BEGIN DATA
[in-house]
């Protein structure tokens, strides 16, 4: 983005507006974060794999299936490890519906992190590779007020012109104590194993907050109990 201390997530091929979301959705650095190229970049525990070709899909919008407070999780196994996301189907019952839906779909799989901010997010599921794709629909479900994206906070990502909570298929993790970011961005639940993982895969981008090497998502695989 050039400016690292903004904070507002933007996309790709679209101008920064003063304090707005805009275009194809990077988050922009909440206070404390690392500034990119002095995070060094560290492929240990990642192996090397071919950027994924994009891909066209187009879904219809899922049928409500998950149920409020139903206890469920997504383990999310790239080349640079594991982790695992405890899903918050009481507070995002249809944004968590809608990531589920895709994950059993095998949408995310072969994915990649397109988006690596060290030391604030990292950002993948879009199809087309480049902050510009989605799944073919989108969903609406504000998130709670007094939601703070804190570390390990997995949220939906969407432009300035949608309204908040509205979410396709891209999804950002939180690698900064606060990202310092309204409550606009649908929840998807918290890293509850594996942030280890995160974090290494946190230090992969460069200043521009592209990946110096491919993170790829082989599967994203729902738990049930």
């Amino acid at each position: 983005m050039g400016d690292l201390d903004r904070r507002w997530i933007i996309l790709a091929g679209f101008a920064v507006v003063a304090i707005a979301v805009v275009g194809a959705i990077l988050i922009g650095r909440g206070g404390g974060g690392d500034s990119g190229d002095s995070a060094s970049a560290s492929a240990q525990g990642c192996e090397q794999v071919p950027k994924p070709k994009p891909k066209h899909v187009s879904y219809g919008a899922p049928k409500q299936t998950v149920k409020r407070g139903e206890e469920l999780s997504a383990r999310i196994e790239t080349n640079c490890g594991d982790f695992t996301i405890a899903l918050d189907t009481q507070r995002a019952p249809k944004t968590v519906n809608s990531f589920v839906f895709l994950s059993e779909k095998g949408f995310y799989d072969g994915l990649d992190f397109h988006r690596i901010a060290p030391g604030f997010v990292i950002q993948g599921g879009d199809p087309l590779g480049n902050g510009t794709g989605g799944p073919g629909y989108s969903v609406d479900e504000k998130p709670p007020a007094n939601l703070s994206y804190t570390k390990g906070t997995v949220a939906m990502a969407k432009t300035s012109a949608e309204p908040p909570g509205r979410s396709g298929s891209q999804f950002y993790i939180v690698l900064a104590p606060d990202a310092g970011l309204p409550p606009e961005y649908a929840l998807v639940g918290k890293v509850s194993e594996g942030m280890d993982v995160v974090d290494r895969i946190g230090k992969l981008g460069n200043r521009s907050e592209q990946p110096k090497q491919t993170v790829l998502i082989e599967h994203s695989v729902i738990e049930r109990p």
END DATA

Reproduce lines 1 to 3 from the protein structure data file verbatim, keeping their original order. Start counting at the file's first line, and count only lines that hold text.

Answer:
[in-house]
């Protein structure tokens, strides 16, 4: 983005507006974060794999299936490890519906992190590779007020012109104590194993907050109990 201390997530091929979301959705650095190229970049525990070709899909919008407070999780196994996301189907019952839906779909799989901010997010599921794709629909479900994206906070990502909570298929993790970011961005639940993982895969981008090497998502695989 050039400016690292903004904070507002933007996309790709679209101008920064003063304090707005805009275009194809990077988050922009909440206070404390690392500034990119002095995070060094560290492929240990990642192996090397071919950027994924994009891909066209187009879904219809899922049928409500998950149920409020139903206890469920997504383990999310790239080349640079594991982790695992405890899903918050009481507070995002249809944004968590809608990531589920895709994950059993095998949408995310072969994915990649397109988006690596060290030391604030990292950002993948879009199809087309480049902050510009989605799944073919989108969903609406504000998130709670007094939601703070804190570390390990997995949220939906969407432009300035949608309204908040509205979410396709891209999804950002939180690698900064606060990202310092309204409550606009649908929840998807918290890293509850594996942030280890995160974090290494946190230090992969460069200043521009592209990946110096491919993170790829082989599967994203729902738990049930």
């Amino acid at each position: 983005m050039g400016d690292l201390d903004r904070r507002w997530i933007i996309l790709a091929g679209f101008a920064v507006v003063a304090i707005a979301v805009v275009g194809a959705i990077l988050i922009g650095r909440g206070g404390g974060g690392d500034s990119g190229d002095s995070a060094s970049a560290s492929a240990q525990g990642c192996e090397q794999v071919p950027k994924p070709k994009p891909k066209h899909v187009s879904y219809g919008a899922p049928k409500q299936t998950v149920k409020r407070g139903e206890e469920l999780s997504a383990r999310i196994e790239t080349n640079c490890g594991d982790f695992t996301i405890a899903l918050d189907t009481q507070r995002a019952p249809k944004t968590v519906n809608s990531f589920v839906f895709l994950s059993e779909k095998g949408f995310y799989d072969g994915l990649d992190f397109h988006r690596i901010a060290p030391g604030f997010v990292i950002q993948g599921g879009d199809p087309l590779g480049n902050g510009t794709g989605g799944p073919g629909y989108s969903v609406d479900e504000k998130p709670p007020a007094n939601l703070s994206y804190t570390k390990g906070t997995v949220a939906m990502a969407k432009t300035s012109a949608e309204p908040p909570g509205r979410s396709g298929s891209q999804f950002y993790i939180v690698l900064a104590p606060d990202a310092g970011l309204p409550p606009e961005y649908a929840l998807v639940g918290k890293v509850s194993e594996g942030m280890d993982v995160v974090d290494r895969i946190g230090k992969l981008g460069n200043r521009s907050e592209q990946p110096k090497q491919t993170v790829l998502i082989e599967h994203s695989v729902i738990e049930r109990p």